When Princess Aurora is born, the entire kingdom is delighted, except for the evil fairy Maleficent, who places a curse on the young beauty that only a prince can break. Sent into hiding for her own safety and protected by fairies Flora, Fauna, and Merryweather, “Briar Rose” lives in the forest, unaware of her royal blood. Yet despite everyone’s caution, the princess’s destiny plays out as she pricks her finger on the spindle of a spinning wheel, falling into a deep sleep. It’s up to the daring Prince Philip to brave the fire-breathing dragon and awaken the sleeping beauty with true love’s kiss. –Disney
Animator/director Clyde Geronimi got his start as an animator at the Hearst studios in New York. He was hired by Disney studios in 1931 and directed his short cartoon, Beach Picnic in 1938. Eventually Geronimi began working on Disney animated features and helped direct such classics as Cinderella, Sleeping Beauty, and Alice in Wonderland and went on to win an Oscar for helming the Disney animated short Ugly Duckling. In the ’50s and ’60s, he moved into directing Disney television shows. —AllMovie guide
While in high school, Les Clark worked a summer job at a lunch counter near the Disney Brothers Cartoon Studio in Hollywood, where Walt and Roy Disney used to eat. One day, Les got up the courage to ask Walt for a job.
He recalled Walt’s reply, “Bring some of your drawings in and let’s see what they look like.” So I copied some cartoons and showed them to Walt. He said I had a good line and why don’t I come to work on Monday. I graduated [from high school] on a Thursday and went to work [the following] Monday."
Les, who was the first of Walt Disney’s legendary “Nine Old Men” (an affectionate term Franklin D. Roosevelt coined for his Supreme Court Justices, which Disney adopted when referring to his key animators), spent the next 48 years of his life animating and directing for Disney.
Born in Ogden, Utah, in 1907, Les attended elementary school in Twin Falls, Idaho, until his family moved to Los Angeles, where he graduated from Venice High School. In 1927, he joined… read more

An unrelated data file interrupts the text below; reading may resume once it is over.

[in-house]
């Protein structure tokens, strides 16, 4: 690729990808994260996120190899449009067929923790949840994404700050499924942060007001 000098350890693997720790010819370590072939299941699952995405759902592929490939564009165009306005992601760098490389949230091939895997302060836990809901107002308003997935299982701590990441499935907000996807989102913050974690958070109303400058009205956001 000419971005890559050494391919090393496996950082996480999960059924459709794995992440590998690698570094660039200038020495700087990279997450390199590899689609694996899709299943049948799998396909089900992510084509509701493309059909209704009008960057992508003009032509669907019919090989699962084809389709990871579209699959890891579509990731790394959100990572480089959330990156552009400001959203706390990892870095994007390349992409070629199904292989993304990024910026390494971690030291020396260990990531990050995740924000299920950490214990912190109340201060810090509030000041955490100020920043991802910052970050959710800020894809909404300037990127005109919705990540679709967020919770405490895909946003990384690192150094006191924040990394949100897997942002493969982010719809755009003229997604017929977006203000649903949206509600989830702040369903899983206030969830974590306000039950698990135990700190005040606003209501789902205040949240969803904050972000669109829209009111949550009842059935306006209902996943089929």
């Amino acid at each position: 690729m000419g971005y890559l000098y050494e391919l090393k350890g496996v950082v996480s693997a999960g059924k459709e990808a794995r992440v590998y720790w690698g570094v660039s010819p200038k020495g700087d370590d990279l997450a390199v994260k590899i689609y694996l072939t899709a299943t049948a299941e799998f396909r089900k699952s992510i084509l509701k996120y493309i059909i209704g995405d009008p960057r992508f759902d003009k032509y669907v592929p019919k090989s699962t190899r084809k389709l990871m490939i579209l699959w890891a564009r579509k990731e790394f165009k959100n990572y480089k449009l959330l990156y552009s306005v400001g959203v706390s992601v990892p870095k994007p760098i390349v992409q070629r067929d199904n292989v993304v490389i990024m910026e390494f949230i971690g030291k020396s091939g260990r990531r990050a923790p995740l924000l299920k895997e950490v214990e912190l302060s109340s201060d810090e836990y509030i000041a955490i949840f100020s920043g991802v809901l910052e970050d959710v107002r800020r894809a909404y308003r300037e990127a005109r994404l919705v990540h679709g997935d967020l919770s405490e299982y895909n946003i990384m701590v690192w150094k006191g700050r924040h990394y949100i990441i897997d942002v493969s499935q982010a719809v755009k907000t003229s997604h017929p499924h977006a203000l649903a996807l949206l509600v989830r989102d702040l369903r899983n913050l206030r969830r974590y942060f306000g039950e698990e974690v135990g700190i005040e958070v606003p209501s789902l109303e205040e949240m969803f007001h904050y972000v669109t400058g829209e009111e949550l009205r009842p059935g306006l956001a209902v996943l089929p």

Toward the end of his enduring career at The Walt Disney Studios, animator Eric Larson became a gentle and devoted mentor to the next generation of up-and-coming Disney artists. One of his former students Andreas Deja, who animated such Disney characters as Jafar in “Aladdin” and Scar in “The Lion King,” recalled Eric as “The best animation teacher ever.” Said Deja, “No one was more concerned with passing on the Disney legacy than Eric.”
In the late 1970s, Eric expanded the Studio’s Talent Program to find and train new and talented animators from colleges and art schools across the nation. This program, which still exists today, came at a crucial juncture in Disney’s history, when many veteran animators were stepping down from their drawing boards. Subsequently, through his close work with young animators, Eric helped preserve the integrity of Disney animation for generations to come.
Born in Cleveland, Utah, in 1905, Eric avidly read comic humor magazines, such as “Punch”… read more
Wolfgang “Woolie” Reitherman once described himself as “full of life and ginger” and his animation as having “vitality and … quality.” Indeed, Woolie’s boundless energy and personality spilled over into his animation. With an unusual knack for action sequences, Woolie animated such memorable sequences as the dramatic dinosaur battle in “Fantasia,” the climactic whale-chase scene in “Pinocchio,” and the fire-breathing clash between Prince Phillip and the Dragon in “Sleeping Beauty.”
Born in Munich, Germany on June 26, 1909, Woolie came to the U.S. as an infant and was raised in Sierra Madre, California. Fascinated with airplanes and flying, he attended Pasadena Junior College with the intent of becoming an aircraft engineer and later, took a job at Douglas Aircraft. In 1931, Woolie changed his course of flight, however, when he decided to become an artist and enrolled at Chouinard Art Institute in Los Angeles to study watercolor. While there, he met an instructor who taught classes… read more
Witnessing how Disney use the colorization efficiently. It might be Alice , but i just love the fairies in this